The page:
green veggies

Enjoy! And sleep tight! 🙂

Balancing… calories?

Calorie count

Eat less than you burn and you’ll lose weight – it’s preached as the “be all, end all” of weightloss and it’s completely WRONG.

Truth is, the number of calories you eat is not the only factor that affects your body composition.  In fact, there are at least 5 other factors that need to be considered, including:

1. The thermic effect of the food ingested.  The thermic effect of food (TEF) measures the amount of energy that is required to support the processes of digesting, absorbing, and assimilating food nutrients as well as the energy expended as a result of the central nervous system’s stimulatory effect on metabolism when food is ingested.  Of the three macronutrients, protein carries the highest thermic effect.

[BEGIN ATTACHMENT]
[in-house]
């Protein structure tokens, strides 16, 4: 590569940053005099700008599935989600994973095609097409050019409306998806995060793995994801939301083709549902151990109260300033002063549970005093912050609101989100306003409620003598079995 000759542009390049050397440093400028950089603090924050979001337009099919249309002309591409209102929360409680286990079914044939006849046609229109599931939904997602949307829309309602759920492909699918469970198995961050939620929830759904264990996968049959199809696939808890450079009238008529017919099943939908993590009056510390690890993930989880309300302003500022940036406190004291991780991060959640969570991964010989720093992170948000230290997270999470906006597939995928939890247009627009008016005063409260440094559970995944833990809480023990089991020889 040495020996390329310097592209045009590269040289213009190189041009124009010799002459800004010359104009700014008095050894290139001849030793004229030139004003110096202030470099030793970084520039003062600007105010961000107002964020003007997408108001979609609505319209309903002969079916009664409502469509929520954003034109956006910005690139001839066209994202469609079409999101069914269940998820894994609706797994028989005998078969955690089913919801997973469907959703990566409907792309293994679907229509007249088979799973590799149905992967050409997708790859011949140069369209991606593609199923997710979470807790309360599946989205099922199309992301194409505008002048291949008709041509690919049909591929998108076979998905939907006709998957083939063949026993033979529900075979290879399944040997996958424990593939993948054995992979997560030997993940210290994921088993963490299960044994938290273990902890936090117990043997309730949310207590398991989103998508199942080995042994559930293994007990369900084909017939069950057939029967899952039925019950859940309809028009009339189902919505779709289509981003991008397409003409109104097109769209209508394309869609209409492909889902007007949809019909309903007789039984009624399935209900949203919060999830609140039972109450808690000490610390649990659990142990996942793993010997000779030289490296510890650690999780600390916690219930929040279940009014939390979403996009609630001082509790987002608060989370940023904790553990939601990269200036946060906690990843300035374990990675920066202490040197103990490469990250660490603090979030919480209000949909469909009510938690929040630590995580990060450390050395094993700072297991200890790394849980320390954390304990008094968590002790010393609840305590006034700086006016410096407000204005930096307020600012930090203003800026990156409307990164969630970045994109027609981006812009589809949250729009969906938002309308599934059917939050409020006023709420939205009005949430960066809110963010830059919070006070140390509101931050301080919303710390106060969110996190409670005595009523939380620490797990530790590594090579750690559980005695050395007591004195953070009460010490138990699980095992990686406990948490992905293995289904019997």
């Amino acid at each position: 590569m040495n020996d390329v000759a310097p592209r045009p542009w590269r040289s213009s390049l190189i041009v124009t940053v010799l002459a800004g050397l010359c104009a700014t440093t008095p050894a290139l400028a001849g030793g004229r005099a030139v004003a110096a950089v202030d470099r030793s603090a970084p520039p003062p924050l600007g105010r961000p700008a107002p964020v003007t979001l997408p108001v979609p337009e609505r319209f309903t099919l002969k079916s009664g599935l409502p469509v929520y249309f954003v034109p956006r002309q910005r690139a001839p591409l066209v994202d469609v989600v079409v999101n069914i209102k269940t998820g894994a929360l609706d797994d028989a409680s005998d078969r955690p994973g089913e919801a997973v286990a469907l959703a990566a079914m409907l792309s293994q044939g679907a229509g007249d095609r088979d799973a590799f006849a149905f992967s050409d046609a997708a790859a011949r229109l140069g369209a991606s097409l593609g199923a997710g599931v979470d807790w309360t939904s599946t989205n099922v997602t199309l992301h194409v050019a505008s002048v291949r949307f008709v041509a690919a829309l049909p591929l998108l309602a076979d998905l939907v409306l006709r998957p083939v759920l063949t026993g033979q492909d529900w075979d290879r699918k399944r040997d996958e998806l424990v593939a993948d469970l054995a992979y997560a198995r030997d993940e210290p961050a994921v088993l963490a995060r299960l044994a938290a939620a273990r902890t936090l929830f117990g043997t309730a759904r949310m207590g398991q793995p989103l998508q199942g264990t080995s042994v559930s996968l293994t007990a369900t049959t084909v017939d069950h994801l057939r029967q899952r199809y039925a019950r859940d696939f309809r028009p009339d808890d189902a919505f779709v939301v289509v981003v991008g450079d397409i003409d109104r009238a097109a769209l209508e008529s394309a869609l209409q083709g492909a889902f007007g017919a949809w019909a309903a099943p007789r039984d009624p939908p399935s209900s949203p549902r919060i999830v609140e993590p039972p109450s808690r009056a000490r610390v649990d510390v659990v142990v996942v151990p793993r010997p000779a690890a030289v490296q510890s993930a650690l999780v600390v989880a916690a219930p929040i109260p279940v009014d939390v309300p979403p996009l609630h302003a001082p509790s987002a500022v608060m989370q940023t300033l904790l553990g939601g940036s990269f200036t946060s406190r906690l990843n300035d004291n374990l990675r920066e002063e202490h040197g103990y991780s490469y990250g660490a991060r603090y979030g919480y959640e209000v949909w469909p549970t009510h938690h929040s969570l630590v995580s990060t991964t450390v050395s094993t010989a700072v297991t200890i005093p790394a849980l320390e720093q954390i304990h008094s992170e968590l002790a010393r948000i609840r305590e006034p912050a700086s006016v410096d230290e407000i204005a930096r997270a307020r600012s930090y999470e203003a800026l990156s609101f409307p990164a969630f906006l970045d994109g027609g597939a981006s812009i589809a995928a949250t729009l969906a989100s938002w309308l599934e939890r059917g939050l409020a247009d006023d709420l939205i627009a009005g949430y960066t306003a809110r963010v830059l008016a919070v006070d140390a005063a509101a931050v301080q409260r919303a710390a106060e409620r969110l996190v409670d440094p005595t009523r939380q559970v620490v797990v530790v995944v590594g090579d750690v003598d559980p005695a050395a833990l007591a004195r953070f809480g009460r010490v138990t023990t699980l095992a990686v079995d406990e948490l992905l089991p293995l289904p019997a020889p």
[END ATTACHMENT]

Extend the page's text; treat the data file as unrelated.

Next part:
2. The fiber content of the food ingested.  Due to its chemical makeup, fiber is classified as a carbohydrate; however, it is unlike other carbohydrates in that it is a mostly indigestible nutrient.  Even though each gram of fiber contains four calories, these calories will remain undigested and will not be absorbed.  Therefore, if one were to consume 300 calories of red beans (a food in which nearly 1/3 of the caloric content is from fiber), approximately 100 of these calories would pass through the intestinal tract undigested.